CHICAGO — This holiday week marks the unofficial halfway point of the offseason. The early hot stove moves are behind us, and another wave will likely begin shortly after New Year’s Day. It has been slow moving, giving us an opportunity to take stock of where teams stand in relation to their competition — and for the Chicago Cubs, that always includes measuring up to a certain National League Central rival to the south.
Have the St. Louis Cardinals closed the gap on the Cubs in the division this offseason? Perhaps a little, but then again, the winter isn’t over — far from it, when you consider the number of free agents still on the market. The Cardinals are bound to make another bold move or two, or at least that’s what their rivals have been thinking all along.
“We’ve expected the Cardinals to have a huge offseason,” Cubs president Theo Epstein said earlier this month at the winter meetings. “They’re positioned really well, with a strong farm system, a lot of movable parts and lots of payroll flexibility.”
St. Louis finished in third place last season, nine games behind the Cubs, which was an improvement on 2016, when they were 17 1/2 games behind at season’s end. But that’s not the kind of minuscule improvement the Cardinals are looking for.
“We’ve been very accustomed to being a part of October,” manager Mike Matheny said. “I don’t want to ever lose that. I don’t want our guys to ever feel that that’s being spoiled. We work very hard to be a team with sustained success here, long before I got here and to keep that torch going. What are we doing that’s not allowing us to be there, or what can we do to get us back?”
The Cardinals are asking those questions internally, but some answers will come from the outside. One arrived in the form of a trade with the Miami Marlins during the winter meetings, which netted St. Louis a dynamic bat in Marcell Ozuna. After Giancarlo Stanton and perhaps J.D. Martinez, Ozuna might be the best hitter to change teams this offseason. He fills a huge hole. The Cardinals also signed highly sought-after starter Miles Mikolas, who is returning from a successful stint in Japan, as well as reliever Luke Gregerson. The Cubs countered with free-agent pitching additions Tyler Chatwood, Steve Cishek, Brandon Morrow, Dario Alvarez and Drew Smyly (Tommy John).
So far, it has been quantity over quality. The Cubs have stayed out of the big-money sweepstakes for some players, though the door for Jake Arrieta, Yu Darvish and Alex Cobb — among others — remains open. The Cardinals, meanwhile, might be only about halfway finished with their offseason. The acquisition of Ozuna alone might win them the winter over their archrivals, but then again, they needed to close the gap with the Cubs. A legit third base addition and a closer would indeed give the Cardinals a fighting chance to dethrone the Cubs.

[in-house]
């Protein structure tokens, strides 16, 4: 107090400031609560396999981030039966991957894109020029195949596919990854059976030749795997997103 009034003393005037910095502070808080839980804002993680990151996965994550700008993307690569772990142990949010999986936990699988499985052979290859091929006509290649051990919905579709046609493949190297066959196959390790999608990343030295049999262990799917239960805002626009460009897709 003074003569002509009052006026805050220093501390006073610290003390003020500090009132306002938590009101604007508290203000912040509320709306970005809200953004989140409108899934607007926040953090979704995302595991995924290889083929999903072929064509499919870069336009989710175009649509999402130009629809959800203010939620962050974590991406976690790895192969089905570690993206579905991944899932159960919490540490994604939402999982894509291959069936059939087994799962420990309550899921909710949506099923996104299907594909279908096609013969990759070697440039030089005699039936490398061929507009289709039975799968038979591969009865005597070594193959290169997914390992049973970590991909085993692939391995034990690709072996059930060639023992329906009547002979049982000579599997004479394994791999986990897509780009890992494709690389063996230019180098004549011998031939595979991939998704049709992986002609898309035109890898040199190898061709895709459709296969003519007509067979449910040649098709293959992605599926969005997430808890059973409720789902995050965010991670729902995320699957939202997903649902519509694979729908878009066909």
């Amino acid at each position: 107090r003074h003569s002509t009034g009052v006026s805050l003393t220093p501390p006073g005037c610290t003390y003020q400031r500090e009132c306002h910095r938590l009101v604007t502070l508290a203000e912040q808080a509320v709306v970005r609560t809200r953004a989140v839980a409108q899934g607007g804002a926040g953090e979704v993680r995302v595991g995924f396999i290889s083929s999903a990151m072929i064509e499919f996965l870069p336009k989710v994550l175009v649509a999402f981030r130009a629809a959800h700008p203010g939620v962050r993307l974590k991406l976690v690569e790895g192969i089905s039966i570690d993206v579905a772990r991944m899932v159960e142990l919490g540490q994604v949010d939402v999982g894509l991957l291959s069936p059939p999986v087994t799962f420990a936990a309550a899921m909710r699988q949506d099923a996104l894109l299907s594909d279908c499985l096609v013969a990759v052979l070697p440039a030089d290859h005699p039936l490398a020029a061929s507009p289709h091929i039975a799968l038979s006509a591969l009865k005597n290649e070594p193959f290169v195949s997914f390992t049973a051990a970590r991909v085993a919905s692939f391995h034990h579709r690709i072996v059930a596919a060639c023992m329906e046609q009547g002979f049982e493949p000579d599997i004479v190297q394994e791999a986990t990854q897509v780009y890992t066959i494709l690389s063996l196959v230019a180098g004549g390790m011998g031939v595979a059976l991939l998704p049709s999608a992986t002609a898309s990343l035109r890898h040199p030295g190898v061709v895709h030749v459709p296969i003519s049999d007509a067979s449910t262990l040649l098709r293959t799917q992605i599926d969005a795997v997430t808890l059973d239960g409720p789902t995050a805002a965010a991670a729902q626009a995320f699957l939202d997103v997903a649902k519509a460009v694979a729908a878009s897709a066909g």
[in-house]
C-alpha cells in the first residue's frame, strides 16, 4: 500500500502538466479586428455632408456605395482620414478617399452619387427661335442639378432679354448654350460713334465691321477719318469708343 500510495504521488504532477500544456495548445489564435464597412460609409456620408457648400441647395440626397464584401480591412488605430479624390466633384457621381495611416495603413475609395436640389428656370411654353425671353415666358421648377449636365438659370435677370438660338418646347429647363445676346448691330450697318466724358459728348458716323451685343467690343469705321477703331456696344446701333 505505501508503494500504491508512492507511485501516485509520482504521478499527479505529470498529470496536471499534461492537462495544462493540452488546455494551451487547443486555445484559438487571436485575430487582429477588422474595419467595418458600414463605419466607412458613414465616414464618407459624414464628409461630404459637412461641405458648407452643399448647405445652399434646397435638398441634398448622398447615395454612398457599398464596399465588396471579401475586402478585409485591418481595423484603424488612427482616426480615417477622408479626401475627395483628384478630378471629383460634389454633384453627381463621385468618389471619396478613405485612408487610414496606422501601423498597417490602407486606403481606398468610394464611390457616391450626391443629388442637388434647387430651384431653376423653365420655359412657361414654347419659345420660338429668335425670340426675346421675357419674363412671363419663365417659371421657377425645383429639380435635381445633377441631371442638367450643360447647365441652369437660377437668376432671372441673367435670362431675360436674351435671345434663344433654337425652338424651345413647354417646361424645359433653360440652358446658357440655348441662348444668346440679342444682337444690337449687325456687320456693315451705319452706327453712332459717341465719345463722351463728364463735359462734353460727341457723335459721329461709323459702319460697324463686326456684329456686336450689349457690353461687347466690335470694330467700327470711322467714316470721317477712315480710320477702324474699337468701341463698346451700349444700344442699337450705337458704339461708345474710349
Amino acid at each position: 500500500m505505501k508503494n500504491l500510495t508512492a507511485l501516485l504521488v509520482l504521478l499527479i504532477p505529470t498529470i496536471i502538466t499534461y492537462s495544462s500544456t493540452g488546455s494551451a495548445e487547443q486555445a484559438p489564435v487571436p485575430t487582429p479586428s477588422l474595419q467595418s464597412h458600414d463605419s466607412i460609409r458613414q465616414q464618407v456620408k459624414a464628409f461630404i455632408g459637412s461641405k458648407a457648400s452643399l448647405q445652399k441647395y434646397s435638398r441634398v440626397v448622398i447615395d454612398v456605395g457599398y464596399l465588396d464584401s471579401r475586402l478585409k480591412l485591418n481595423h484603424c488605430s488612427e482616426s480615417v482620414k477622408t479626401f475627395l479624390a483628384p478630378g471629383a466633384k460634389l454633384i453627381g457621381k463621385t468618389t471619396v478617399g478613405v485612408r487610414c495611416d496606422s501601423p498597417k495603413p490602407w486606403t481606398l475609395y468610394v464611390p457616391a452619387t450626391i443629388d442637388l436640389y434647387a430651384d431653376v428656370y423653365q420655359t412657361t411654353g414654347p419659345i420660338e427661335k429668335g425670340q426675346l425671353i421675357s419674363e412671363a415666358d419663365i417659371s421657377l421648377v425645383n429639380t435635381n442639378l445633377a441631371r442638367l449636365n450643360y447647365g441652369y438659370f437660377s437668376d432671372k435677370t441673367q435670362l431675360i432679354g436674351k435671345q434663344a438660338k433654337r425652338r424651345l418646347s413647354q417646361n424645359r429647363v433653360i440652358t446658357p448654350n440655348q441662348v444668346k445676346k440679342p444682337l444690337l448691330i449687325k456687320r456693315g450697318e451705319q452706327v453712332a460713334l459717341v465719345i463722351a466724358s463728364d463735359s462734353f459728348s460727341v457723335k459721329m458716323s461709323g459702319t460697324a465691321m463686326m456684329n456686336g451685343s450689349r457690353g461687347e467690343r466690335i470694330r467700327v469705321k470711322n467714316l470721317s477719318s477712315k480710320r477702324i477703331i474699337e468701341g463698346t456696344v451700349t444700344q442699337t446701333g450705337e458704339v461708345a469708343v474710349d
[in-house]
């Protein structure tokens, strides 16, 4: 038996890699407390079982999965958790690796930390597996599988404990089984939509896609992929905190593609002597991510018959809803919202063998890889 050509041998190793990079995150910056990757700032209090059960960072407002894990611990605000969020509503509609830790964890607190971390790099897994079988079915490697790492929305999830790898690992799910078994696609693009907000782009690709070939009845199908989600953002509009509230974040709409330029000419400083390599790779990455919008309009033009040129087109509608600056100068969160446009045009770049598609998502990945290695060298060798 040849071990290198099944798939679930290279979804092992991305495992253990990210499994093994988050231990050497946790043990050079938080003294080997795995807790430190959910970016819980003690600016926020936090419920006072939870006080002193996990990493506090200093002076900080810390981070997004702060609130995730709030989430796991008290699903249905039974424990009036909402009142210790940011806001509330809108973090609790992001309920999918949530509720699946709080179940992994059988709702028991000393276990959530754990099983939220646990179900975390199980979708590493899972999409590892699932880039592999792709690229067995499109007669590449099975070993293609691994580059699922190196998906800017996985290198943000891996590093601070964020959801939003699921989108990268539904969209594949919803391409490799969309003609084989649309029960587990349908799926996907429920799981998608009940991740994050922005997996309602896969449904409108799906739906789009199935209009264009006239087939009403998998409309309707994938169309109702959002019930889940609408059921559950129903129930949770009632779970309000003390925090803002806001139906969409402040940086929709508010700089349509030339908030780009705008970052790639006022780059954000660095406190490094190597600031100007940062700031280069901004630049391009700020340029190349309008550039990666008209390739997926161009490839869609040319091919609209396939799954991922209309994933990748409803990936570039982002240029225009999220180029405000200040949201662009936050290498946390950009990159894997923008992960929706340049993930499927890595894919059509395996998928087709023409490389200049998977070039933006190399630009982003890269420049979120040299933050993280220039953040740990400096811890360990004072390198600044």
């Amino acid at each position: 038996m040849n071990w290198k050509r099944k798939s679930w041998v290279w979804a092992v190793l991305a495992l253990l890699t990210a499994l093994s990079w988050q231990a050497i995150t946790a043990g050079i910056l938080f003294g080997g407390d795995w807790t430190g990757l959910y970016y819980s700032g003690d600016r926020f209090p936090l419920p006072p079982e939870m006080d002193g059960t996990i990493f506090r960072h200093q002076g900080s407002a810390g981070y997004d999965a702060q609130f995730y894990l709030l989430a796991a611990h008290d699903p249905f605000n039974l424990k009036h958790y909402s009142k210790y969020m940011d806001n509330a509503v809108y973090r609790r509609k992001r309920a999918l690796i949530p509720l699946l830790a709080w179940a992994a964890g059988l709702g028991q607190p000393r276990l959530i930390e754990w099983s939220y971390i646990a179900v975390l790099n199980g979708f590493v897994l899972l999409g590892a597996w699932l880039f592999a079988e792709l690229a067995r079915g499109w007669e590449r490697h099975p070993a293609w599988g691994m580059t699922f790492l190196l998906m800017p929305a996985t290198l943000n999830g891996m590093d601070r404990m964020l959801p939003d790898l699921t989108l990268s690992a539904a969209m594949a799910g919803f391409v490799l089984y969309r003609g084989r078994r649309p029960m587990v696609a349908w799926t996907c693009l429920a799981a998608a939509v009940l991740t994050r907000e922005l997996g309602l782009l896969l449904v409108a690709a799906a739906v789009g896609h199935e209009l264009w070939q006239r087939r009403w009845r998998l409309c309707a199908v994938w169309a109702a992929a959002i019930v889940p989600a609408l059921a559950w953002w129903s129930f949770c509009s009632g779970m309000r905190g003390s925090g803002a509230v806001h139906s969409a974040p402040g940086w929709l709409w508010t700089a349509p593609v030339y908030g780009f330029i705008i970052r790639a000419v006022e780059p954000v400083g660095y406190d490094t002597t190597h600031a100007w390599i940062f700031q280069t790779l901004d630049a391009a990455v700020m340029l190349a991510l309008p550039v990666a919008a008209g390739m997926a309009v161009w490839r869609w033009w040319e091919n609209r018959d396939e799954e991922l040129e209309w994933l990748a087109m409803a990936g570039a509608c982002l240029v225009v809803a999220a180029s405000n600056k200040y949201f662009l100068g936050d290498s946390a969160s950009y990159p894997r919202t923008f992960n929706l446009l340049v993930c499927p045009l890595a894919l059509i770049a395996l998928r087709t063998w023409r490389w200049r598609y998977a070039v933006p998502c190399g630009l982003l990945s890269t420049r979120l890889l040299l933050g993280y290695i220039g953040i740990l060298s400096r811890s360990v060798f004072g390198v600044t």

“We figured by the time the winter is over, they would get one or two big bats, maybe a big closer, maybe a starter. Who knows?” Epstein said. “We have to remind ourselves not to be reactionary. We have to do what’s best for the Cubs.”
The timing hasn’t been great for Chicago. It wasn’t long ago that they had seemingly cornered the market on power in the NL, but now everyone is hitting home runs. Meanwhile, they haven’t developed pitching the way they’ve wanted. After trading some of their top prospects for closer Aroldis Chapman in 2016, they dipped down into their farm system again last summer to acquire lefty Jose Quintana. With Arrieta, John Lackey and Wade Davis on the free-agent market — combined with a bullpen that imploded in the second half — the Cubs have methodically filled holes this winter.
They’ve done what Epstein professed: what is best for the Cubs. But they also haven’t necessarily maintained the same gap with the Cardinals.
“They’re an incredible franchise,” Epstein said of the Cardinals. “They always field a strong team. We felt like this would be an offseason where they would make a lot of big moves to get better and try to change the script. That’s what makes it a great rivalry, but we’ve been fully prepared for them to have a huge offseason.”
Perhaps the next deal or two for either team will determine just how big a favorite the Cubs are to three-peat in the division. Without a team at the bottom of the rebuilding ladder, the NL Central could be one of the more competitive divisions in baseball.
“Every team we’re seeing is making progressive moves to get better and not just be relevant but to win this division,” Matheny said. “That’s the way we go into it, too. We’ve been fortunate because there are teams, obviously, as you go through different phases, but I don’t see any team in our division being in that [rebuilding] spot.”
That could change if Pittsburgh, for example, moves Gerrit Cole or Andrew McCutchen, but neither of those moves would affect the top of the division, where the Cubs, Cardinals and a new contender based on 2017 — the Milwaukee Brewers — resides. Based on the happenings so far this winter, a true Cubs-Cardinals division race could be at hand in 2018. Although nerve-wracking for each fan base, it would provide endless excitement next summer. The Cubs know their rivals are coming for them.
“Some years, you’re positioned to have a big offseason, and some years it’s going to be more of a quiet one,” Epstein said. “This one, for them, the writing was on the wall. It’s going to be big.”